Another prevalent Tucson stereotype holds that it costs up to $100 more and takes at least an hour longer to make a connecting flight. With the traffic surrounding the Phoenix area, the extra hour spent in a connecting flight to Tucson could be the same time it takes to get in and out of Sky Harbor. In the worst case, a plane ticket will cost $100 more to fly into Tucson, money that would have been blown in the first pro shop in Phoenix or Scottsdale.

"Everybody is looking for the best deal they can get," Palmer said. "I'd look for the nicest golf course I can afford. And with the world class facilities in Tucson, it should be extremely attractive alternative to Scottsdale or Myrtle Beach."

Start with the 27 holes at Omni Tucson National Golf Resort and Spa. Designed by Bruce Devlin and Robert von Hagge, this course has hosted the PGA Tour's Tucson Open since 1976 (now called the Chrysler Classic of Tucson). The pros rank the ninth hole on the Gold Course as one of the most challenging finishing holes on tour.

Starr Pass, a cunning design made to challenge PGA Tour players, will rank as one of the top resort courses in January 2005 when J.W. Marriott opens its 450-room hotel next door. Recently, the course underwent renovations to make it more playable to the average golfer. With Marriott making a move in Tucson, every course should benefit.

"If you come here for a week, are you going to want to play the same course every day?" Palmer asked. "I wouldn't. That's a boom for everybody down here."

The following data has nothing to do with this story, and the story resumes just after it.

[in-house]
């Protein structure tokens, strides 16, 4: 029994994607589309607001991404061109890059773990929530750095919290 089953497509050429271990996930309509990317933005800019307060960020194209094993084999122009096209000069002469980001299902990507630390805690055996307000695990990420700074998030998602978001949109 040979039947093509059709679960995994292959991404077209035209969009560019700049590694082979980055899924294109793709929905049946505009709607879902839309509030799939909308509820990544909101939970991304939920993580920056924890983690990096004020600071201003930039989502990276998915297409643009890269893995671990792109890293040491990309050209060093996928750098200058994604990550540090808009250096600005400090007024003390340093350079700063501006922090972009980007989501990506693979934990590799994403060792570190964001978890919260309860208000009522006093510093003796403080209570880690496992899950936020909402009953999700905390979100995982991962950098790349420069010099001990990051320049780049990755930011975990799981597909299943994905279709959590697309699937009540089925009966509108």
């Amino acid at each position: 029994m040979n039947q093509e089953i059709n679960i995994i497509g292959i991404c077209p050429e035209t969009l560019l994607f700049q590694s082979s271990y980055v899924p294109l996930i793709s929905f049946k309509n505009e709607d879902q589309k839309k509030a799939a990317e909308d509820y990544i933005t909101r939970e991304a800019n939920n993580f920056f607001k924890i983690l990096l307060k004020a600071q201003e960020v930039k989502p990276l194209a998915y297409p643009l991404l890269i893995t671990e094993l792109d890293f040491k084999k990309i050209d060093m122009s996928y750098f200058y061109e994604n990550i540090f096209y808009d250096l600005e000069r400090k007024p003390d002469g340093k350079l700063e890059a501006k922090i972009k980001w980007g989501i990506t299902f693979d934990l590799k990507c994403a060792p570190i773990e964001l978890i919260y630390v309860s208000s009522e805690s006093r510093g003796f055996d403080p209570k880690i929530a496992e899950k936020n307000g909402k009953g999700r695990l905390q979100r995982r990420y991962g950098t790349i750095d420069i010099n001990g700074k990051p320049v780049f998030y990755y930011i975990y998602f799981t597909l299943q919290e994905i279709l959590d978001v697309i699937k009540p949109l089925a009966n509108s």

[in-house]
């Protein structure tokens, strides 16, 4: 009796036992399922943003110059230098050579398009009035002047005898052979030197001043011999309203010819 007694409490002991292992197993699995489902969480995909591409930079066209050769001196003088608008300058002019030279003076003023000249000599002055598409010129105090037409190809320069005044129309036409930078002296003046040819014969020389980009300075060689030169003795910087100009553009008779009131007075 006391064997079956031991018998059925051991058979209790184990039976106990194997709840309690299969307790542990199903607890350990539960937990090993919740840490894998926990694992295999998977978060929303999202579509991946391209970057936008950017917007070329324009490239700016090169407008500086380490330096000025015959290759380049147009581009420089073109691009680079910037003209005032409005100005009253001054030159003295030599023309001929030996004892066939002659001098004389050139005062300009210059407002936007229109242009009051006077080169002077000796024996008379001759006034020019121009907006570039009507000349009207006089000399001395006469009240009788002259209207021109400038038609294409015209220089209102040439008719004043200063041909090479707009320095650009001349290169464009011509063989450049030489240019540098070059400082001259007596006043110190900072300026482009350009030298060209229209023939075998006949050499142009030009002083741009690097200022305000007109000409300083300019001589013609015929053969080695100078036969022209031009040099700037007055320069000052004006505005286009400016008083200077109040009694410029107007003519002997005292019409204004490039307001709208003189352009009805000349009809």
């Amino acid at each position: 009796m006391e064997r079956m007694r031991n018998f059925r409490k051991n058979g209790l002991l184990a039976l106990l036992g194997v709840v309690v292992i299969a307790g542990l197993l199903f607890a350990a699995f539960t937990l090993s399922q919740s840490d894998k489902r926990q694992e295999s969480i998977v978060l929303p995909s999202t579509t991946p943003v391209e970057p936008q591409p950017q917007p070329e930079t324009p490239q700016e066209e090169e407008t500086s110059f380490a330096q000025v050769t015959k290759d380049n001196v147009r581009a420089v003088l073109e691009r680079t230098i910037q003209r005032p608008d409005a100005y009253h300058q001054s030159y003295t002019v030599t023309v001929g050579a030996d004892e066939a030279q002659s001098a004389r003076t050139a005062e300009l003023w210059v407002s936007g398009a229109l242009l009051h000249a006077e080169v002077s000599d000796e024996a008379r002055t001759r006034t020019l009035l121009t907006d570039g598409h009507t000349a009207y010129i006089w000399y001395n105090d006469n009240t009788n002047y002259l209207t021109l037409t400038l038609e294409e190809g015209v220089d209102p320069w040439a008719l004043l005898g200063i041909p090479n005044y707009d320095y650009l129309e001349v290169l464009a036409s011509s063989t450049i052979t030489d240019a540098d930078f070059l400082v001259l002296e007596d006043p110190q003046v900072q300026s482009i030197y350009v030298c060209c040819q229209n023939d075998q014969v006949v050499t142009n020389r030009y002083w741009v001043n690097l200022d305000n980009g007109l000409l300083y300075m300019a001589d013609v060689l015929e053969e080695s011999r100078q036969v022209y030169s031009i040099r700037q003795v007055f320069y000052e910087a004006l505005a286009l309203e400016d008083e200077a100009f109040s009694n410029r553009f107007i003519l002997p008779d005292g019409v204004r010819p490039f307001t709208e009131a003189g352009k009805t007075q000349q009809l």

Palmer even suggested that Marriott's presence could entice other hotel chains to bring their business to Tucson, creating more demand for more air traffic to Tucson and more direct flights for less money.

The Westin La Paloma Resort and SpaRegardless, the high-end courses will be the major beneficiary of the new hotel. The foothills of the Santa Catalina Mountains are home to two of those courses, Arizona National and The Westin La Paloma Resort and Spa. Arizona National is a scenic desert design authored by Robert Trent Jones, Jr. The green fairway patches are surrounded by cacti and flourishing desert plant life. The dramatic views of mountains and canyons make for an unforgettable round of golf. La Paloma offers a similar scenic experience with 27-holes of architect Nicklaus at his best.

Other top resort golf courses include Tom Fazio's 36 holes at The Lodge at Ventana Canyon and Greg Nash's 54 holes at The Hilton Tucson El Conquistador Golf and Tennis Resort. Ventana Canyon, known as the toughest course in Tucson, but it's softened by views that on a clear day stretch more than 100 miles into Mexico. El Conquistador's two 18-hole parkland tracts meander though desert laced with mesquite trees and other native plant life. The nine-hole course plays up and down the mountainside.